Farm Markets.  These are a great resource in Indiana and there are plenty of them.  By far the “biggie” is the Traders Point Creamery farm market.  It’s technically in Zionsville, but in actuality it’s northwest Indianapolis, just off of I-465 at the West 86th Street exit.  May through October, the green market is outdoors on Friday evenings and the emphasis is on locally grown meats and produce; November through April, the market is indoors on Saturday mornings and emphasizes local meats and cheeses.  Don’t miss out on Trader’s Point Creamery itself!

On the west side, the Old Farm Market has two locations:  One near 10th Street and Lynhurst, and one further west on Rockville Road in Avon.   

Here’s a lovely map showing other Indianapolis area farm markets:

Beware that these are seasonal and often have limited days and hours.

Health food stores and the like.  I always consider health food stores a court of last resort because the products are so overpriced – generally anything I can buy there, I can buy online cheaper and have it delivered to my door.  Nevertheless, there are a few worth mentioning.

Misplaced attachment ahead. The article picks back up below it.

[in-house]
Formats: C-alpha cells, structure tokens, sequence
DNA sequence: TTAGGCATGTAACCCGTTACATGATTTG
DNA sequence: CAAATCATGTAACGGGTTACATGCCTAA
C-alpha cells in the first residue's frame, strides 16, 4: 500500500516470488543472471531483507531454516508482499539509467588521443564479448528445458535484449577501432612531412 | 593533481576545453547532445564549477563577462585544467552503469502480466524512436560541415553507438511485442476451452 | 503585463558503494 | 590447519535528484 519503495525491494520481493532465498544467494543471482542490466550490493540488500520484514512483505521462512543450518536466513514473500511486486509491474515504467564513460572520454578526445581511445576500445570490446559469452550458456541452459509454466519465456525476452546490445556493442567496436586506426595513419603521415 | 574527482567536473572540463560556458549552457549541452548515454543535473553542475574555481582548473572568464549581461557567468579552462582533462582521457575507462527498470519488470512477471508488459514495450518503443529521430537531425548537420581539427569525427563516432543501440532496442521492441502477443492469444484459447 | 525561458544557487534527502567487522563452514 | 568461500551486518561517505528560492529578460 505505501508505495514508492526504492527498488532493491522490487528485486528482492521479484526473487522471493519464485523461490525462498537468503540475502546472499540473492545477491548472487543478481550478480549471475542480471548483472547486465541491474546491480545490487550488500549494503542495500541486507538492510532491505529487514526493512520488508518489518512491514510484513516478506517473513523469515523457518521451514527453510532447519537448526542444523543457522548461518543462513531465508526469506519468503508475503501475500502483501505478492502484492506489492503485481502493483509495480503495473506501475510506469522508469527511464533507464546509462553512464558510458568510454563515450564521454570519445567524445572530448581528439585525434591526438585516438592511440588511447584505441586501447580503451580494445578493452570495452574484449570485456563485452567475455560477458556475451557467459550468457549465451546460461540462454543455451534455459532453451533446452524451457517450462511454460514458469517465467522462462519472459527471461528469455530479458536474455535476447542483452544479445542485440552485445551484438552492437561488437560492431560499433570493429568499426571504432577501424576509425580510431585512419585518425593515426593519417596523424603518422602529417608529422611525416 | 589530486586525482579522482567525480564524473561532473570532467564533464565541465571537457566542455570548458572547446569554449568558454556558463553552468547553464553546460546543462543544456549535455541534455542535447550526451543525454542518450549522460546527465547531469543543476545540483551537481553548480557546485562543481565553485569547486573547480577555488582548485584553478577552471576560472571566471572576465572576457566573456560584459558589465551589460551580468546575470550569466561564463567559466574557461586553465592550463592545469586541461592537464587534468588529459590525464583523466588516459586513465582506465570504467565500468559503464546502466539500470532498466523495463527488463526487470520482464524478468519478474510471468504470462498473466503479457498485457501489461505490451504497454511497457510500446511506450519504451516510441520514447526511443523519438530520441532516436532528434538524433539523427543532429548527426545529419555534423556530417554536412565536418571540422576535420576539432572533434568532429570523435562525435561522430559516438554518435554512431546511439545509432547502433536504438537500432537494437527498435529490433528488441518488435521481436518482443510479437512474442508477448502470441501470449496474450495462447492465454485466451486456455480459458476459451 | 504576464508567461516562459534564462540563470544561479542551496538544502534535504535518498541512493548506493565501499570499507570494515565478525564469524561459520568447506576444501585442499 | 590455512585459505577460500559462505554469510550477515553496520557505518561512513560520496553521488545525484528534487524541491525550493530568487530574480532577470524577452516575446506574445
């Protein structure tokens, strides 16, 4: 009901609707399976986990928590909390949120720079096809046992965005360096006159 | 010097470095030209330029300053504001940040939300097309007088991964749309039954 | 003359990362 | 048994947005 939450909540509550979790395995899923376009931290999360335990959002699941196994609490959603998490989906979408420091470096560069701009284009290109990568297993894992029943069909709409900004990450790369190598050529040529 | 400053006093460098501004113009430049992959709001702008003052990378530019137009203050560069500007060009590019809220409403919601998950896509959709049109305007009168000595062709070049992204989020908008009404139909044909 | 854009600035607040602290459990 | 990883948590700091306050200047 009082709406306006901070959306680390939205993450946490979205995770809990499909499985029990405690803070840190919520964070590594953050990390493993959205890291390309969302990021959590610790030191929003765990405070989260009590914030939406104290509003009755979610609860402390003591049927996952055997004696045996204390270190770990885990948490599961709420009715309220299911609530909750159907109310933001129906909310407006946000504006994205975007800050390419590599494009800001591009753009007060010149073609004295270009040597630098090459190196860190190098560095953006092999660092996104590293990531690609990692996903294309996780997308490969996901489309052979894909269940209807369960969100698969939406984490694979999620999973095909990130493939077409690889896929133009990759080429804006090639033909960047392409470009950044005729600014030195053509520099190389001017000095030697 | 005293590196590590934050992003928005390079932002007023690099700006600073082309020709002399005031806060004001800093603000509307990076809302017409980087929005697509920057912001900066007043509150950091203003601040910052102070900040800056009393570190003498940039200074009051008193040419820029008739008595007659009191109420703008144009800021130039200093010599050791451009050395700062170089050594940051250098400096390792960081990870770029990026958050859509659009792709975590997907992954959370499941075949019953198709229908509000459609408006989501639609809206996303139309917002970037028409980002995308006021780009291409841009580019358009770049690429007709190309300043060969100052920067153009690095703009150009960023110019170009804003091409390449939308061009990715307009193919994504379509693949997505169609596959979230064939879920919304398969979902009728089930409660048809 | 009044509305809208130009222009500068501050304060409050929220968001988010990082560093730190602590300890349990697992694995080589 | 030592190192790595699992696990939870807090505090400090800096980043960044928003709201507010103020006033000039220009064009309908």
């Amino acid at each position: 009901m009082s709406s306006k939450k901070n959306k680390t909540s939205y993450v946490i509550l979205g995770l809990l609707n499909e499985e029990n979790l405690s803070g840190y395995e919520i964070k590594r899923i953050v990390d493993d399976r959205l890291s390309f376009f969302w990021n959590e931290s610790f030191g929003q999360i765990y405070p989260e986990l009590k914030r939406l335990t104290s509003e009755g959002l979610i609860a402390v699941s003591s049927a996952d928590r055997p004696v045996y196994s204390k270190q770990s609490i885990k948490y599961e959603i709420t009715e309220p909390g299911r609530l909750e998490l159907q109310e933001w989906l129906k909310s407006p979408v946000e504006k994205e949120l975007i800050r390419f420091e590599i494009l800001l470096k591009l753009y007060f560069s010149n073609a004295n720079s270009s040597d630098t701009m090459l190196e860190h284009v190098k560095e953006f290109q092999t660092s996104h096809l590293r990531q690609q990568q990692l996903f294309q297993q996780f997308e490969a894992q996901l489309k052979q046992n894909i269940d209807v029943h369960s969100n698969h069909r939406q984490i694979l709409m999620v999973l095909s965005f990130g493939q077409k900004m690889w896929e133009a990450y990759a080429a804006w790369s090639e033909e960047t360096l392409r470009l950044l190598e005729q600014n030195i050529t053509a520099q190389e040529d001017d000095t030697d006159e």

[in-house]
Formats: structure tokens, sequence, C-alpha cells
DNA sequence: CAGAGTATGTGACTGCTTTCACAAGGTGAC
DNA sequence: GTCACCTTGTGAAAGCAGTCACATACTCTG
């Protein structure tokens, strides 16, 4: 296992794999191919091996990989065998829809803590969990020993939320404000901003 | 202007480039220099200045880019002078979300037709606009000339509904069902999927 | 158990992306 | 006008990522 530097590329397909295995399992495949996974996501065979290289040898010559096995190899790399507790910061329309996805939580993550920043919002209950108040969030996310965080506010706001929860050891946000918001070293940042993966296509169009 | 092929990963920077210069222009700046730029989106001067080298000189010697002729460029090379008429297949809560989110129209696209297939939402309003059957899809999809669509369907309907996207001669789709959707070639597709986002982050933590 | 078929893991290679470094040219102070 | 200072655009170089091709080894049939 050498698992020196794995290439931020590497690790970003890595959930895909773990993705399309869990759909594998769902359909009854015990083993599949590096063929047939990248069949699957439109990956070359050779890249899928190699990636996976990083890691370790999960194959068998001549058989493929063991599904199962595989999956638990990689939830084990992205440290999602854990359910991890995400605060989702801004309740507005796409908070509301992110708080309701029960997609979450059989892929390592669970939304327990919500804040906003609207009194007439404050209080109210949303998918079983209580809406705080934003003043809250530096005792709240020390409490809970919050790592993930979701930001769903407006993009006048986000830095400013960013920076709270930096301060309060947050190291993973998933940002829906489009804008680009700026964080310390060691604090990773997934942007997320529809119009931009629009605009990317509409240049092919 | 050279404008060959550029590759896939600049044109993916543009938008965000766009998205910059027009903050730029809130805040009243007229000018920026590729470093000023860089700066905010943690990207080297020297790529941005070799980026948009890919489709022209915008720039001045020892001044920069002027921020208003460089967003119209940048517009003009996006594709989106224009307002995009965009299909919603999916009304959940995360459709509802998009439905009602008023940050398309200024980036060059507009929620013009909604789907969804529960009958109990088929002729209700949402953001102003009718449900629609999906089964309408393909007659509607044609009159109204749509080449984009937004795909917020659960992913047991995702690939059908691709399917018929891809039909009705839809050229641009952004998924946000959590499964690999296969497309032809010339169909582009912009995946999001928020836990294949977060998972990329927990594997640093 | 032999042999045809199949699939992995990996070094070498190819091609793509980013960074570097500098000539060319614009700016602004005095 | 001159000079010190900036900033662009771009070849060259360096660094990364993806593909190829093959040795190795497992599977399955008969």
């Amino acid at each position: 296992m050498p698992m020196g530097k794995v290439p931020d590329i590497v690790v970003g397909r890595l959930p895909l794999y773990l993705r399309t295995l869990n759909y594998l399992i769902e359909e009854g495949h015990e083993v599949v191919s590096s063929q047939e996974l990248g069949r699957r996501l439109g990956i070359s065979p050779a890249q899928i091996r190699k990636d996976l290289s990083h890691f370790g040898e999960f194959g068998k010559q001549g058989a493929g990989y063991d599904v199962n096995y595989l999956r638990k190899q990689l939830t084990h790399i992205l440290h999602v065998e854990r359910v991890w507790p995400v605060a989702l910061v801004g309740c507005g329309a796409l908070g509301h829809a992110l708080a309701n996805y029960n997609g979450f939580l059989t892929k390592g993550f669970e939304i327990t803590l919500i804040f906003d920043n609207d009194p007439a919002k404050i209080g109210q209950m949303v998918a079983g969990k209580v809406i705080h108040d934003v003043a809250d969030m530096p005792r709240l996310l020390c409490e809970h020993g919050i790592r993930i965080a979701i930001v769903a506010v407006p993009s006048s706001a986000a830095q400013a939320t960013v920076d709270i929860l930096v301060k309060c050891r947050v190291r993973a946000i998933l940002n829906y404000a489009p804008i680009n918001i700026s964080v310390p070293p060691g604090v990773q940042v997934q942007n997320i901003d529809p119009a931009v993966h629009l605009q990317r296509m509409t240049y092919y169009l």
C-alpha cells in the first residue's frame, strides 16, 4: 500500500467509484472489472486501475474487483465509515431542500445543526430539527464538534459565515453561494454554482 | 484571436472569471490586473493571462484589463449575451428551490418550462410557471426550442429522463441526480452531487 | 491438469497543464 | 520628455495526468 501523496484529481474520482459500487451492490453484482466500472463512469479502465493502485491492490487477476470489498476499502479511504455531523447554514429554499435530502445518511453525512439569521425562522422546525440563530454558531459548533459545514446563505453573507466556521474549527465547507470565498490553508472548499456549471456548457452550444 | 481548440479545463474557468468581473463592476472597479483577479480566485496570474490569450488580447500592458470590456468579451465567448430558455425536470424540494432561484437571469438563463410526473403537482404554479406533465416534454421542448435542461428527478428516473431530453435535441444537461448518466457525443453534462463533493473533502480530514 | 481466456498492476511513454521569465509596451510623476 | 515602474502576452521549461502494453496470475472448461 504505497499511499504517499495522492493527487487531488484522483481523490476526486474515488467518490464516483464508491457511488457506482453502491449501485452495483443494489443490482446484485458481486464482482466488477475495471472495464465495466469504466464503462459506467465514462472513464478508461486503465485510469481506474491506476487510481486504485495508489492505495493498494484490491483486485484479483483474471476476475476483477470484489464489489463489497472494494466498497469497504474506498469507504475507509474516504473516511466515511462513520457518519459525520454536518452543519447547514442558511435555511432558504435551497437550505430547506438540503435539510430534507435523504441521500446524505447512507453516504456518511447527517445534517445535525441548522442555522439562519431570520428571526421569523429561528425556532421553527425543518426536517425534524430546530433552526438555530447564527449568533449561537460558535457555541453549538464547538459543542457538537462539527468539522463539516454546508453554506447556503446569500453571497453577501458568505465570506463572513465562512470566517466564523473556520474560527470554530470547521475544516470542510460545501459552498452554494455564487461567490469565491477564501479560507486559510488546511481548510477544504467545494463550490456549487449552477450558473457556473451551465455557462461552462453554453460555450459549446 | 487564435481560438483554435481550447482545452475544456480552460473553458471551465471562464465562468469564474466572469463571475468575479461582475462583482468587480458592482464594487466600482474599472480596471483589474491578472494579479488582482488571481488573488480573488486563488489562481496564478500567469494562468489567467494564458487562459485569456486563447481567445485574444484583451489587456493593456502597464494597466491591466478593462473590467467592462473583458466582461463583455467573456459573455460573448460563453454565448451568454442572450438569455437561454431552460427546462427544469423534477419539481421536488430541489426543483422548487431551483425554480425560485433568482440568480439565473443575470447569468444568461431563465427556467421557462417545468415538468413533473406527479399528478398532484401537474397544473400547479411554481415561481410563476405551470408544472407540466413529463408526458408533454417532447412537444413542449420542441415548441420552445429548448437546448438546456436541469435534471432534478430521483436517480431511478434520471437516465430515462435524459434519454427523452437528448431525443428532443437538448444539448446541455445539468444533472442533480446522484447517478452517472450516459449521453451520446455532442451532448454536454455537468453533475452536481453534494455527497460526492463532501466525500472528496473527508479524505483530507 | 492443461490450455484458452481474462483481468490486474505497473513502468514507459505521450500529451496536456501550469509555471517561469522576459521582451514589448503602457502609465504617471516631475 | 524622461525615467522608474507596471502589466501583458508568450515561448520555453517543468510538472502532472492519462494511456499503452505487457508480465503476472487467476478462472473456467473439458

There are two Whole Foods Markets in Indianapolis, one on East 86th Street near Westfield Boulevard, and one just north of Indy in Carmel.  The Good Earth in Broadripple has a nice selection, friendly staff and a funky/hippie feel that’s less intimidating than a lot of health food stores.  On the west side, Georgetown Market Natural Foods on Lafayette Road between 38th Street and 56th Street is virtually a natural foods supermarket.  There are plenty of other health food stores in the Indianapolis area, but those are the biggest and best.

Well, I’m shopped out.  I’ll probably post more on Indianapolis shopping in the future, and we haven’t even touched eating out yet, so look for Part 2, coming soon to a blog near you!